[Editor's Note: Heather Bowser is an American woman affected by her father's exposure to Agent Orange during the war in Vietnam. She recently traveled to Vietnam and discovered a world she never knew—Vietnamese children who share her same birth defects and disabilities. In this moving and deeply personal narrative, Heather weaves together her story with the plight of Vietnamese children affected by Agent Orange. This post originally appeared on Heather's blog. It is also part of the limited series "Why I care about Agent Orange."]
I woke up this morning thinking of those in Vietnam again. This occurrence has been common since I have come home from my trip to Vietnam last October. This morning, it was one of the young girls I met at Tu Du hospital on my mind. When I first saw her that October afternoon, she had a smile a mile wide. Her eyes were full of light. She was missing one leg below the knee. I believe her other leg was malformed. She crossed it behind her while she walked on her knees along the hospital hallway floor. She seemed to be friends with a little boy who had a malformed face. She looked up at me smiling. I waved at her. She waved at me, and I took her picture. I was immediately, emotionally connected to her. It’s one of my favorite shots of my afternoon there. I refer to it often when I feel lonely in this fight for the acknowledgment of all children affected by Agent Orange.
Tu Du Hospital is a large women’s hospital in Ho Chi Minh City. In this bustling hospital is a floor devoted to caring for the Vietnamese child victims of Agent Orange. Most children here are Orphans but some children have parents that come and visit them. The parents cannot afford to care for them at home. Children live on this hospital floor, A.K.A. Peace Village, for their childhood. The day I was there, there were children here as young as a few months to as old as twenty six years old. When we arrived on the floor, we were asked to don white lab jackets and to cover our shoes with disposable booties. I was very excited to visit here because I knew I would see children like me.
Looking at the children in the hospital, there were a variety of physical deformities. What struck me was example after example of children with various limb loss due to birth defects. It seemed on this floor having both hands, all fingers, both arms, legs, feet and toes would place one in the minority. In the lower extremities, it was mostly below the knee like my own birth defect. Most of them had a part of their tibia which is the small bone in the back of the leg. It does not extend all the way for a full leg swing. I too have only a small “nub” of my tibia. These children’s limbs looked just like my own “Little Leg.” I accepted this easily when I saw the children on a hospital wing in Old Saigon, but now that I am home it cuts me like a knife.
My father told me that when he first saw me when I was born, my left leg was longer than it is now. He said it looked different when he saw me the second time after my birth. My mother didn’t see me directly after my birth because they sedated her with strong medication. He had questioned if they had done surgery to remove part of my tibia. The doctors would not confirm they had done anything to me. When I was young, I was angry that there was a chance that doctors violated me and took more of my body away without permission, but now as an adult I understand why they did, if they did.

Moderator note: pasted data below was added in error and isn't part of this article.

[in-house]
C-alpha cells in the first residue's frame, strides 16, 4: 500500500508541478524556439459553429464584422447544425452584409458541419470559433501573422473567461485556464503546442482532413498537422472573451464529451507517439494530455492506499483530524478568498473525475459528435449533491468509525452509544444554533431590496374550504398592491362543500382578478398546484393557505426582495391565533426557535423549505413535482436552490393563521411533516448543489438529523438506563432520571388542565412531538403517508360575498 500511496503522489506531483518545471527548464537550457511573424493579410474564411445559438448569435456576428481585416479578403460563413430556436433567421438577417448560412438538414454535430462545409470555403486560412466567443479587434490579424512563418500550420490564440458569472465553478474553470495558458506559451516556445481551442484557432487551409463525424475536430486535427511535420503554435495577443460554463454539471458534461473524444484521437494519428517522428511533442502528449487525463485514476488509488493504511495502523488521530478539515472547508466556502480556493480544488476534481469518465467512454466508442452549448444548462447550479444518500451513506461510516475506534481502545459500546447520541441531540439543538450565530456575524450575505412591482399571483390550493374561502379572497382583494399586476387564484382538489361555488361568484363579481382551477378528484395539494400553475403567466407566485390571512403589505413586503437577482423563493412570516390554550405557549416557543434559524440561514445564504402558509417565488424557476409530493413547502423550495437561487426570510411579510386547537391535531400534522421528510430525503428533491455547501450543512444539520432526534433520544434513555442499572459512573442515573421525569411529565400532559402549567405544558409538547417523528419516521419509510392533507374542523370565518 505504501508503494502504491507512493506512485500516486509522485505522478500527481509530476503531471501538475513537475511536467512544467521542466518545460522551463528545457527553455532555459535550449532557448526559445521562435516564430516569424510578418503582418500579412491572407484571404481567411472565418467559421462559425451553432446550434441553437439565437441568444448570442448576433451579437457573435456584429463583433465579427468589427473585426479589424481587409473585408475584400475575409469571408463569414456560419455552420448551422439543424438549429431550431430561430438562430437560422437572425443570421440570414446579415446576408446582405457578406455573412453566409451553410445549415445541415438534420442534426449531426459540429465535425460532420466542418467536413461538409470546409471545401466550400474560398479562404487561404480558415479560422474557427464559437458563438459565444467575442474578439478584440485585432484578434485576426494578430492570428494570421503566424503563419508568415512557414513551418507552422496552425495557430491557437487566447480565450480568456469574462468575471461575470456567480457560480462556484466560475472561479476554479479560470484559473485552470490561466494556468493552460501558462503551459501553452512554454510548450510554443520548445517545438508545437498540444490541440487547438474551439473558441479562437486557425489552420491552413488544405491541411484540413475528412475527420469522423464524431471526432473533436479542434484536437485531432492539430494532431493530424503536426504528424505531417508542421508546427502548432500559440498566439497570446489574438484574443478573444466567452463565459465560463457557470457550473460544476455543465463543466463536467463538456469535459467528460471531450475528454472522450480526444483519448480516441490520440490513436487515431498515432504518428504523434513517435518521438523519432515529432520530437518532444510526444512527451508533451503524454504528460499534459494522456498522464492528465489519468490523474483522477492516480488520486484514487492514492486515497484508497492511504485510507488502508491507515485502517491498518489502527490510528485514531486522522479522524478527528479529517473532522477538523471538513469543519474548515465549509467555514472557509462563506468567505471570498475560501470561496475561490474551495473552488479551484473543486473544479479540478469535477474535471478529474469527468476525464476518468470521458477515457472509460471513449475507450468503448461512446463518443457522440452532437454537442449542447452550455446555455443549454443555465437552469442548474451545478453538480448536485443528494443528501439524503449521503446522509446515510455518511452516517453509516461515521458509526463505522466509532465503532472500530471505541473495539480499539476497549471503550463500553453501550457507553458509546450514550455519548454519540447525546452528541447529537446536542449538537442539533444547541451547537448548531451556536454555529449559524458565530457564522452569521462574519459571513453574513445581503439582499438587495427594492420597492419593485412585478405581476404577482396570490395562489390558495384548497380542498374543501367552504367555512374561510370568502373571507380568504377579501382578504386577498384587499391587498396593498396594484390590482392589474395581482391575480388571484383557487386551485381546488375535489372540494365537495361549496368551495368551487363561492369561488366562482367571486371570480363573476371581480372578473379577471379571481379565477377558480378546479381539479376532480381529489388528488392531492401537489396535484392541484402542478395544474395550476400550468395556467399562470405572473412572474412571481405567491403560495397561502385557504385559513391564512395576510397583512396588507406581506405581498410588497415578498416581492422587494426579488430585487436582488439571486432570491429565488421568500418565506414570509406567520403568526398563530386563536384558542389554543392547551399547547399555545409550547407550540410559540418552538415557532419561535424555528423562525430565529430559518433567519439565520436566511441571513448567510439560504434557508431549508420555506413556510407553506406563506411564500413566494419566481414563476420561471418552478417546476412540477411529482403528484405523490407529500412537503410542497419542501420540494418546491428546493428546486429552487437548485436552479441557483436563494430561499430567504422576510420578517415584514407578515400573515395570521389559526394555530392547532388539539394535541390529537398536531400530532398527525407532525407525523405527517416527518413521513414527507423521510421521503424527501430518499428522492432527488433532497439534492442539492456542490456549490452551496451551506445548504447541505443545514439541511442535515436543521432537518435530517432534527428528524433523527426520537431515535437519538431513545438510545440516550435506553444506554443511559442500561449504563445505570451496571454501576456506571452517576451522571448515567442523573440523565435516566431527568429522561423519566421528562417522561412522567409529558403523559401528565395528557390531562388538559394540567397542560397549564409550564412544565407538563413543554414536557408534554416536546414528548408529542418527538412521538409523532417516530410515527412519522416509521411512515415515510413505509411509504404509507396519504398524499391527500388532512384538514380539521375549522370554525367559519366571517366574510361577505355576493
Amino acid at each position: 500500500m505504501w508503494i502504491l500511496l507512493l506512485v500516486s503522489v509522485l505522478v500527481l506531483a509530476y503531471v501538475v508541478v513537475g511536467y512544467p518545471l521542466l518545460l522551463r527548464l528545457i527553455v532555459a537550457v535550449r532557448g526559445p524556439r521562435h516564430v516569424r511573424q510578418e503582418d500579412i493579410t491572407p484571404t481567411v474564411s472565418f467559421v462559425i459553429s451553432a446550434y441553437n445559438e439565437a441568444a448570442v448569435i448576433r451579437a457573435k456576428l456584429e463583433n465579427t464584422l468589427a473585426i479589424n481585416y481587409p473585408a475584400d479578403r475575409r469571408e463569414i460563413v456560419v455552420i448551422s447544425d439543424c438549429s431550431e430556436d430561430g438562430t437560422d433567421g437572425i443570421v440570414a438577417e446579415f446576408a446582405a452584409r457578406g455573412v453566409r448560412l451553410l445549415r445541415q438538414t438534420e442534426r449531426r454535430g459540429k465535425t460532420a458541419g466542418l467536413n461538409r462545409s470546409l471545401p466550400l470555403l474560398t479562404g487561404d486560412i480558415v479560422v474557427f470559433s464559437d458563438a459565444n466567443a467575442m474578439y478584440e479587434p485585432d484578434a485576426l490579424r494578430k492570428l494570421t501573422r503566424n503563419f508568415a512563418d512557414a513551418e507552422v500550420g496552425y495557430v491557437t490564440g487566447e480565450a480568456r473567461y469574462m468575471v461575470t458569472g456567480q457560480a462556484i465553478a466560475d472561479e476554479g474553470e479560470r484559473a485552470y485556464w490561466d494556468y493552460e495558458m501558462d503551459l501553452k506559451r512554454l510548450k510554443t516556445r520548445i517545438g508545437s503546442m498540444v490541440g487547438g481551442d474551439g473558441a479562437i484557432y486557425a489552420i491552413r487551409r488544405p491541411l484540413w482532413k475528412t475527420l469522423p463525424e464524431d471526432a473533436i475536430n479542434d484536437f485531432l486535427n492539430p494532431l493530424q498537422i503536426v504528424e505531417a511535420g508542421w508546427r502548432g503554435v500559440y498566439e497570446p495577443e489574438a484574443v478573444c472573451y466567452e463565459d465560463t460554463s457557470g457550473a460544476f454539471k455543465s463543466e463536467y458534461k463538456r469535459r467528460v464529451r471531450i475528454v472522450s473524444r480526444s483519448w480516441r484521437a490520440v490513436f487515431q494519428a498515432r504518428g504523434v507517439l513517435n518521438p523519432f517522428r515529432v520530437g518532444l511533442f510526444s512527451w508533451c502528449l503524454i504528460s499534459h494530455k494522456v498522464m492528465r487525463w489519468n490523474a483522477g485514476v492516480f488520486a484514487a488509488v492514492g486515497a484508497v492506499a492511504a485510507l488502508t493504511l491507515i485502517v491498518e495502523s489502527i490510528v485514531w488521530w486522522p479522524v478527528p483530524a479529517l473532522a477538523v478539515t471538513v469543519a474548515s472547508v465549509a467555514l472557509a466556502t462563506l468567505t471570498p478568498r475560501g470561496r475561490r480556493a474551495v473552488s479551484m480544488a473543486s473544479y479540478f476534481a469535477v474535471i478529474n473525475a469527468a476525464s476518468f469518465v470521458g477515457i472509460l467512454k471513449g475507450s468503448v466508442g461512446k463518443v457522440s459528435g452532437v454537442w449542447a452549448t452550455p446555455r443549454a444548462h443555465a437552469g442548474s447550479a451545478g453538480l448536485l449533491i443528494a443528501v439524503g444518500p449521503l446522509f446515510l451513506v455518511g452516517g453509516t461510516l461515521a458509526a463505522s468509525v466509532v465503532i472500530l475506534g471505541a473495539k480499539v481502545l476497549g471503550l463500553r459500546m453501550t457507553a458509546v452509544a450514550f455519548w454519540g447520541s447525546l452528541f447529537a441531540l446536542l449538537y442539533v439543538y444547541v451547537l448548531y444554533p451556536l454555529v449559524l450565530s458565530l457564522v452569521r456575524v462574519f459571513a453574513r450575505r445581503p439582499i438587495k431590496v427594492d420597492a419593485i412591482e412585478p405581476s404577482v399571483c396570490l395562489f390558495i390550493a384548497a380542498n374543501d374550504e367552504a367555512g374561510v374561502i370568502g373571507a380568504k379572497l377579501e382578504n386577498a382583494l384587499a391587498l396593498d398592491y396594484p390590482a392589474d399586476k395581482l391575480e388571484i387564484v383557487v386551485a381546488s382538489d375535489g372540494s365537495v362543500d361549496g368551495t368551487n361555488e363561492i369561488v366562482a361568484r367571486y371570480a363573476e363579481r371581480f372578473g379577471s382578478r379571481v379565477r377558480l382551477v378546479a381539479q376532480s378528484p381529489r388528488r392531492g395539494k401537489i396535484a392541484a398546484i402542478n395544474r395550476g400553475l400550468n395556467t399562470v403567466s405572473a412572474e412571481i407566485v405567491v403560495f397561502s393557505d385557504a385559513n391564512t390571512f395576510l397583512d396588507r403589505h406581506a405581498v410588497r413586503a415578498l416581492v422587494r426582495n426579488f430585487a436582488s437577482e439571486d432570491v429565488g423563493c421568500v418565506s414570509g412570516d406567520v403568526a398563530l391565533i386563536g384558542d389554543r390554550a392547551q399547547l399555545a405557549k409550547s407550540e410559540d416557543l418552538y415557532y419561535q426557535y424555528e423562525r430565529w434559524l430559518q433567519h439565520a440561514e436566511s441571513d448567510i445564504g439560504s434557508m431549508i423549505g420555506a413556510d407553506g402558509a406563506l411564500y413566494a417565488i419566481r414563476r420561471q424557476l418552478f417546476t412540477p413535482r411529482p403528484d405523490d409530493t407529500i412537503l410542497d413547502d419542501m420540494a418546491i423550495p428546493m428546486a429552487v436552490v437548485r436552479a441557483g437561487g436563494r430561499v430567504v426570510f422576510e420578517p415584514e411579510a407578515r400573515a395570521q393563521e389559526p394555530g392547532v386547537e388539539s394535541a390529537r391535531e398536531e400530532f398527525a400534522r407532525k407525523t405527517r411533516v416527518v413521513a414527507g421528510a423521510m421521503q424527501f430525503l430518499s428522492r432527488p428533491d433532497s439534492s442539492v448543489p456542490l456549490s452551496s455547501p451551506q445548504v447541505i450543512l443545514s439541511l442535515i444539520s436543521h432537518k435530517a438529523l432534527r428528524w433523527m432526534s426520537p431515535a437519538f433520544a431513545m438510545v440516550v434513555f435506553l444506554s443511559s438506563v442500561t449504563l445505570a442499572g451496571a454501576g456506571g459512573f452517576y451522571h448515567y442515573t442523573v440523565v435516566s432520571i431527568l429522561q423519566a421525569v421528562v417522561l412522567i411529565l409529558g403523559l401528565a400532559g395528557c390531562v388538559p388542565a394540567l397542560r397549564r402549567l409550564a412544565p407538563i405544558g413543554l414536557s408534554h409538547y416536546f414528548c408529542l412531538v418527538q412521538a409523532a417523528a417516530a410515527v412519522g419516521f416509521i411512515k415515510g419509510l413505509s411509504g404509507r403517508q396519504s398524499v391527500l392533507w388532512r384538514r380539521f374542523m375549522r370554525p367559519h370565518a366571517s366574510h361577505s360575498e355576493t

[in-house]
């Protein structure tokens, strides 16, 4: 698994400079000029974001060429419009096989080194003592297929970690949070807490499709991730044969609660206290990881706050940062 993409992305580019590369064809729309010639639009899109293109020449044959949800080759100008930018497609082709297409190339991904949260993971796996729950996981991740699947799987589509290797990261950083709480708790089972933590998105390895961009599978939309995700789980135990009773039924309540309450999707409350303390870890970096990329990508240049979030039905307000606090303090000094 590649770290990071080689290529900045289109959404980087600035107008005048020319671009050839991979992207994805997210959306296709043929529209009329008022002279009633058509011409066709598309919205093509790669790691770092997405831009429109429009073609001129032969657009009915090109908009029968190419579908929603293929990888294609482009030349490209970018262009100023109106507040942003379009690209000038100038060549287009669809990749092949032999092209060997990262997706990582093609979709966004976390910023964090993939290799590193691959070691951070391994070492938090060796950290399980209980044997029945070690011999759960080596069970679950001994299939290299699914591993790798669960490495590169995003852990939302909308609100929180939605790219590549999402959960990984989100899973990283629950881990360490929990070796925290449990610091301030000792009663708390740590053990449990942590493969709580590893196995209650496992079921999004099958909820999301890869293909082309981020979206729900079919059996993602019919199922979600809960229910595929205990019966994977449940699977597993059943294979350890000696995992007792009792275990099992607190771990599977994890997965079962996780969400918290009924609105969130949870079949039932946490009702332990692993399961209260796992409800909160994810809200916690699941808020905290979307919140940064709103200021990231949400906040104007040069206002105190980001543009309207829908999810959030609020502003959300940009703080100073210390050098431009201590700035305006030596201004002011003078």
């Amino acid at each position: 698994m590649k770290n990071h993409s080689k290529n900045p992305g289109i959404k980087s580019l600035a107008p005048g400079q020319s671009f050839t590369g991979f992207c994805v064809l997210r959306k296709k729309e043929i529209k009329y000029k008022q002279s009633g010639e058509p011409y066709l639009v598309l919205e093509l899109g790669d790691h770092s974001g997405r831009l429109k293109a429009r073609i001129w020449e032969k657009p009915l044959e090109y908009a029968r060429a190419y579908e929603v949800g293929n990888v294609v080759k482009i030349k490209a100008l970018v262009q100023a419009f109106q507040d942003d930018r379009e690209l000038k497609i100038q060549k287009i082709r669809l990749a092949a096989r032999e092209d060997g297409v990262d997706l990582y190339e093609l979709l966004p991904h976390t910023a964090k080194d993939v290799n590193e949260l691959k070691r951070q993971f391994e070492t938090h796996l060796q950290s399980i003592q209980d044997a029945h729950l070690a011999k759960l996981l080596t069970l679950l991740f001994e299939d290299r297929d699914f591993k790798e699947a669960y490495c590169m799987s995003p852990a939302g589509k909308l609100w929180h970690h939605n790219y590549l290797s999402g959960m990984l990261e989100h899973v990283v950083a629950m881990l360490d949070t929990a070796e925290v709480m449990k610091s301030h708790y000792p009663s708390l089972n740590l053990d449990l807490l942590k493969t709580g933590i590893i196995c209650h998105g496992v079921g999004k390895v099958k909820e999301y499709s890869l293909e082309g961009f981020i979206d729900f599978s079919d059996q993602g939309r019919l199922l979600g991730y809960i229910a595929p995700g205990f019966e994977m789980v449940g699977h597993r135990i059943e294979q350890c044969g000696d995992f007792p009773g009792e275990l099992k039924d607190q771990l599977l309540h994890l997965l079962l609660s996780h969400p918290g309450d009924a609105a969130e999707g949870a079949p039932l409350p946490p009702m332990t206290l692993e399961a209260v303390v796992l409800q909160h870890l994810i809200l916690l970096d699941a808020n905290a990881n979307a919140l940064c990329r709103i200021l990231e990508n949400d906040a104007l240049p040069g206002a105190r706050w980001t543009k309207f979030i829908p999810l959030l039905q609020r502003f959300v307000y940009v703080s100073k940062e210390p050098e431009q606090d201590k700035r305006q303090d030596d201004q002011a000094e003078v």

The tibia does not extend all the way so there is not a complete knee swing. A below the knee prosthetic will not work if there is a long tibia. An above the knee prosthesis will not work either because there is no room for the tibia. If doctors removed a long tibia from my leg they did me a favor. I am able to wear an above the knee prosthesis and still have my deformed knee. The children in Vietnam without surgery will have extreme difficulty walking with prosthetics. The chances they will have corrective surgery are low. Most likely, they will be wheelchair bound their whole life. This saddens me. I know the freedom I have is because of proper prosthetic care.
My parents were told that when I was 18 and done growing I should have a procedure to remove my malformed knee. The doctors thought I could have a better cosmetically fitting and more comfortable prosthetic. My parents left it up to me to decide. I decided not to have the surgery, mostly because I was uneducated as to how it would actually help me plus I was eighteen. At the edge of starting adulthood there was no time for a recovery period. Thankfully, today, I am able to be mobile despite my malformed knee. As for the children in Tu Du Hospital, they have many challenges.
I dream about bringing proper, current, prosthetic care to all the children without lower limbs who live in Tu Du, as well as in the country side. Care that could help children learn to be stable on their feet, walk, and then run. With proper care they could run away from being confined to a wheelchair, away from crawling on the floor, and away from yearning for the full life they deserve. I know the empowerment that comes from proper prosthetic care. There is not a day that goes by I do not depend on my artificial leg to enable me the freedom many take for granted. When my leg is not working correctly I am basically down for the count.
During my afternoon at Tu Du Hospital, I met Hoan, 24, and Loi, 26, both double lower extremity victims of limb loss. They are both young adults who have grown up in the hospital. Hoan wears two prosthetic limbs. Loi chooses not to wear artificial legs. Hoan’s prosthetics are very primitive. She is wearing the same style artificial leg that I wore as a young child. When I was little, my prosthesis was cast out of fiberglass. It had a single hinge knee with a foam foot and a strap that wrapped around my waist. It was cumbersome, painful and limiting.